CPU And System Performance
In this section, we evaluate system-level performance by running a series of synthetic and real-world workloads, along with some browser-based Web tests. There are several facets to overall device performance, including single- and multi-threaded CPU performance, memory and storage speed, and GPU rendering, all of which will be probed by our suite of benchmarks. If you're interested in learning more about how these benchmarks work, what versions we use, or our testing methodology, please read our article about how we test mobile device system performance.
|Apple iPhone 6 Plus||Apple Cyclone+ (2x @ 1.4GHz)||PowerVR GX6450||1GB|
|Asus ZenFone 2||Intel Atom Z3580 (4x @ 2.33GHz)||PowerVR G6430 @ 533MHz||4GB|
|HTC One (M9)||Snapdragon 810ARM Cortex-A57 (4x @ 1.96GHz) + ARM Cortex-A53 (4x @ 1.55GHz) [big.LITTLE]||Adreno 430 @ 600MHz||3GB|
|LG G4||Snapdragon 808ARM Cortex-A57 (2x @ 1.82GHz) + ARM Cortex-A53 (4x @ 1.44GHz)||Adreno 418 @ 600MHz||3GB|
|Nexus 6||Snapdragon 805Qualcomm Krait 450 (4x @ 2.65GHz)||Adreno 420 @ 600MHz||3GB|
|LG G3||Snapdragon 801Qualcomm Krait 400 (4x @ 2.45GHz)||Adreno 330 @ 578MHz||3GB|
|Samsung Galaxy S6||Exynos 7420ARM Cortex-A57 (4x @ 2.1GHz) + ARM Cortex-A53 (4x @ 1.5GHz)||ARM Mali-T760MP8 @ 772MHz||3GB|
On paper, Snapdragon 810’s two extra A57 cores and slightly faster A53 cores should give the HTC One M9 an advantage over the LG G4 in CPU performance; however, because of the 810’s serious overheating issue, HTC must be very conservative in how the higher performing A57 cores are used. Will chopping off two of the power-hungry A57 cores be enough to keep temperature under control and give the G4 an advantage? How much faster is the G4’s 808 compared to the older Snapdragon 801 and 805 phones?
The LG G4 performs pretty well in Basemark OS II, coming in second to Samsung’s Galaxy S6 overall. Looking at the single- and multi-threaded CPU System test, we see the G4’s Snapdragon 808 easily outpace the M9’s Snapdragon 810 by 67%. During the test, the G4 keeps both A57 cores active and running between 1690MHz and its maximum 1824MHz clock speed. The M9, however, leaves at least two of its four A57 cores idling and limits the active cores to only 1248MHz to reduce heat buildup. Relying almost exclusively on the lower performing A53 cores, with their in-order pipelines, puts the M9 at a disadvantage relative to the out-of-order CPUs, relegating the M9 and the Snapdragon 810 to last place.
The 808’s initial victory over the 810 looks promising, but its performance relative to the other SoCs in the System test is less enticing. The G4 holds a negligible advantage over the Nexus 6 and G3 running the older Snapdragon SoCs, and it performs 24% slower than the Galaxy S6. It partially redeems itself in the CPU-centric Web test, coming in second behind the iPhone 6 Plus and performing 61% better than last year’s G3.
Qualcomm’s Adreno GPUs are still mysterious black boxes, with product numbering our only hint at relative performance. Using this crude indicator, the G4’s Adreno 418 GPU should be competitive with the Adreno 420 in the Nexus 6, especially considering they both have the same max frequency. However, in the Basemark OS II Graphics test, the Nexus 6 is 34% faster than the G4. Even the Adreno 330 GPU in the LG G3 is 18% faster, placing the newer G4 next to last in our test. This benchmark does render offscreen, so the G4’s higher screen resolution is not to blame. We’ll need to see the results from our other GPU tests before we can draw a conclusion.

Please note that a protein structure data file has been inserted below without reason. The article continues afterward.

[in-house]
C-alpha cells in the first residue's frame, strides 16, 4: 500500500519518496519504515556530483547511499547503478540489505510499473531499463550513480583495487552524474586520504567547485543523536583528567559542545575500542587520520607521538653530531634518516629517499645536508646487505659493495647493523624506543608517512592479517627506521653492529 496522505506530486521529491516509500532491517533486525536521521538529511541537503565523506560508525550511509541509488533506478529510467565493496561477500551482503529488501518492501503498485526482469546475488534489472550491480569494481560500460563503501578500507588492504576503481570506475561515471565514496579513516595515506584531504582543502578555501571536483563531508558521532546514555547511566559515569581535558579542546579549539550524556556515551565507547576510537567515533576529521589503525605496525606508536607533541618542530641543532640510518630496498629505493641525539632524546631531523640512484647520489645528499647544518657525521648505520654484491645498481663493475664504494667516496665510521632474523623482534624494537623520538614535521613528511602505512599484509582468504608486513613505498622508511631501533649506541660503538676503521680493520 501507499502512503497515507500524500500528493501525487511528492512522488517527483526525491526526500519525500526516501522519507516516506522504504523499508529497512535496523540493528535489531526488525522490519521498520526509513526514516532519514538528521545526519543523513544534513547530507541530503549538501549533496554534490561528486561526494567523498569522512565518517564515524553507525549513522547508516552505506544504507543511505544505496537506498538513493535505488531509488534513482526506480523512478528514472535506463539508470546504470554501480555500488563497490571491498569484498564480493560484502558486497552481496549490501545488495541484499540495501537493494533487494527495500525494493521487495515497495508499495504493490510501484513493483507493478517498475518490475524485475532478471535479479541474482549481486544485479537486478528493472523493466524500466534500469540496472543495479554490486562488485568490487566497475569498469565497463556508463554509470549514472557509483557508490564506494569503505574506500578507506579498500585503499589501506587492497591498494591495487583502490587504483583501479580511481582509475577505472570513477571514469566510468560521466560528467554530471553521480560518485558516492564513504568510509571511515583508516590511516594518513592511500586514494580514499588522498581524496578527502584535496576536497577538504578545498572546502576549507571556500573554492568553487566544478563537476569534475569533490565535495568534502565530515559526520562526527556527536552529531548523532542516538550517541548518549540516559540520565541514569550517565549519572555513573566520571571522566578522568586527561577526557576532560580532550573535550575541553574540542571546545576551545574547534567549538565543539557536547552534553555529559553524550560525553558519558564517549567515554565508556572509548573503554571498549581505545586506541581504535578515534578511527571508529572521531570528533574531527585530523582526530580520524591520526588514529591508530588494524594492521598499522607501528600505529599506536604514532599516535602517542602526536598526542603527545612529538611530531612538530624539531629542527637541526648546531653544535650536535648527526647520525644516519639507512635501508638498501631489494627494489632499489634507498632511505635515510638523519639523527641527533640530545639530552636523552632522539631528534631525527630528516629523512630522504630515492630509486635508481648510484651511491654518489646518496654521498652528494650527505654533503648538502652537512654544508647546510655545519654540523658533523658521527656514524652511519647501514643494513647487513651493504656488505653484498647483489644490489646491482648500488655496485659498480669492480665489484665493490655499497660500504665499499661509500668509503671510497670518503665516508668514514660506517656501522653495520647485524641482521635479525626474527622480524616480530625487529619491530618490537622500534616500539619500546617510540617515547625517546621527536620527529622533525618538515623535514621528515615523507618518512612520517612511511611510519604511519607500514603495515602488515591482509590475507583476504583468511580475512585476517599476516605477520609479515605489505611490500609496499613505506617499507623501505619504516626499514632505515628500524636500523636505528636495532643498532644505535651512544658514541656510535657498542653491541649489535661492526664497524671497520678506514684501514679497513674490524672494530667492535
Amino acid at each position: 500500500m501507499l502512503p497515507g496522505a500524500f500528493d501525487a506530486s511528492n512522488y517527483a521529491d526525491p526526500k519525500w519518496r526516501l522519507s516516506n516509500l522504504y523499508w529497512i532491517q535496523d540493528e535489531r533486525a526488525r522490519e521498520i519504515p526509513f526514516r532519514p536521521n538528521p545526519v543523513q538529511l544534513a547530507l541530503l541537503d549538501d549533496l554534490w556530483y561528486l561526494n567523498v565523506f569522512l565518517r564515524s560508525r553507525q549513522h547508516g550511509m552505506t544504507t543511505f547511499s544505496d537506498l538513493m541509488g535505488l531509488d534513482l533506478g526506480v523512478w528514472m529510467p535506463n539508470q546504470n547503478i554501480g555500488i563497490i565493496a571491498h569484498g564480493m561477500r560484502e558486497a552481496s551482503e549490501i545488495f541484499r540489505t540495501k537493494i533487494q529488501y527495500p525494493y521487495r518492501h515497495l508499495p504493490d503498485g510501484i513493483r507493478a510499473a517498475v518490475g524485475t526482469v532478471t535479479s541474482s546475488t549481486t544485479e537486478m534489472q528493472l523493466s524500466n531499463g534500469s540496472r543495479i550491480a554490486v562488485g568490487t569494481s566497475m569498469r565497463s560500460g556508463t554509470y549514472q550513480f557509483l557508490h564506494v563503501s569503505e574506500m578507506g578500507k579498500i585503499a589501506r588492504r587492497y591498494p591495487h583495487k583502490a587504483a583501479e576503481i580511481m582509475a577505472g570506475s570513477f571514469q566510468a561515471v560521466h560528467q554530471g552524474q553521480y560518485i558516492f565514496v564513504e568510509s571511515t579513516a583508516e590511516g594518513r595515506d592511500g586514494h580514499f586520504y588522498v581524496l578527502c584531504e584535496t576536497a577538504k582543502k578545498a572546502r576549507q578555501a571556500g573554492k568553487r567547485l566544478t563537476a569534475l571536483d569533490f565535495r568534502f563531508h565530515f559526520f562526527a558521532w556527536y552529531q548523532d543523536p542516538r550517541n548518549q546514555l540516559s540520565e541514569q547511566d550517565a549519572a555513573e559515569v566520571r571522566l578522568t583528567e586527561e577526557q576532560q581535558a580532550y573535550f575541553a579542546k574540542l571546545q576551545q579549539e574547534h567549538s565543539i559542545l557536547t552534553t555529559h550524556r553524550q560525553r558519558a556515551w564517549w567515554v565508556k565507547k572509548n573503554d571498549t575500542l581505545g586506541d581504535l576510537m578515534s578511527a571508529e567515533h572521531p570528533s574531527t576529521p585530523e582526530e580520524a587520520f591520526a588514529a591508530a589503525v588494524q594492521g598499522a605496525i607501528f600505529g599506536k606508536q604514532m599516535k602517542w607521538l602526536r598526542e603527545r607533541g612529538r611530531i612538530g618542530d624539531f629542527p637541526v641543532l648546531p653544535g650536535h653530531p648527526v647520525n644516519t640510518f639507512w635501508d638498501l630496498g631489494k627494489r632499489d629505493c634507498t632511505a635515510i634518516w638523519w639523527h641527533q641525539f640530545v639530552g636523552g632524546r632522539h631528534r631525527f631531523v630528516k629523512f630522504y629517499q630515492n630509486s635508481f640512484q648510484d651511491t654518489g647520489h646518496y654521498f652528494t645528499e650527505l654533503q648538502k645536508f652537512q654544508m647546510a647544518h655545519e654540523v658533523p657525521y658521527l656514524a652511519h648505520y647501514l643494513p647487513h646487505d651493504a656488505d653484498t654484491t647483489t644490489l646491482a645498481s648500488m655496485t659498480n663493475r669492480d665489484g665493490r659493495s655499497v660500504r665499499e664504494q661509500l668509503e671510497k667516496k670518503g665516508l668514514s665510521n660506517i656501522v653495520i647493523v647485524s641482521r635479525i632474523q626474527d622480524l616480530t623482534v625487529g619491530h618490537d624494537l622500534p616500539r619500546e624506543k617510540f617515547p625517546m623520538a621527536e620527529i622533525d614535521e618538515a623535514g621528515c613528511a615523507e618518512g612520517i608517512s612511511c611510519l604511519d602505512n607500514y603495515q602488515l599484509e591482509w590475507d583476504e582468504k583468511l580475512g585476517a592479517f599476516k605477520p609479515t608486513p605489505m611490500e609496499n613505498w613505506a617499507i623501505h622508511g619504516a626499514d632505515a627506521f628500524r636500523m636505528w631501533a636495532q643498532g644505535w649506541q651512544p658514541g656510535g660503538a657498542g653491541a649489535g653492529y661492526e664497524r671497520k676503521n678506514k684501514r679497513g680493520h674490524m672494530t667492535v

Packing cutting-edge hardware, the Galaxy S6 leads the pack with the highest overall score. The G4 also scores well overall, although its inconsistent performance in the focused hardware tests hold it back, giving the G4 a slim 5% lead over the G3.
In CoreMark-HPC, we see the G4’s Snapdragon 808 outperform the M9’s Snapdragon 810 in CPU performance once again. The charts below compare the clock frequencies of the G4’s and M9’s A57 CPU cores during this test. During the brief single-core segment, the M9 keeps all four cores active but capped at 1536MHz compared to 1824MHz for the G4. Both devices leave the lower power A53 cores idle. When the multi-core segment begins, both devices run their four A53 cores at the max rated frequency, but differ in how they utilize their A57 cores. The Snapdragon 808 in the G4 keeps both A57 cores hovering around 1500MHz, but the M9 throttles back its A57 cores to essentially idle conditions. Due to thermal constraints, the 810 does not seem capable of using both the A53 and A57 clusters simultaneously. Instead, it tends to use one or the other, with a heavy preference for the A53 cluster.
While the G4 tops the M9’s performance in CoreMark-HPC by 23%, it does not perform any better than the previous generation G3, which is a little disappointing. It also trails the older Nexus 6 and Asus’ significantly cheaper ZenFone 2. The Galaxy S6’s Exynos 7420 SoC uses a more efficient 14nm FinFET process, allowing it to run its four A57 cores at higher frequencies, giving it a 39% advantage over the G4.
Both the G4 and the M9 perform poorly in the memory latency test that measures the time to complete a series of random memory operations. Based on this, it appears that the memory controllers in both Snapdragon 808 and 810 are optimized for serial rather than random memory access, just like Apple’s A7 and A8 SoCs.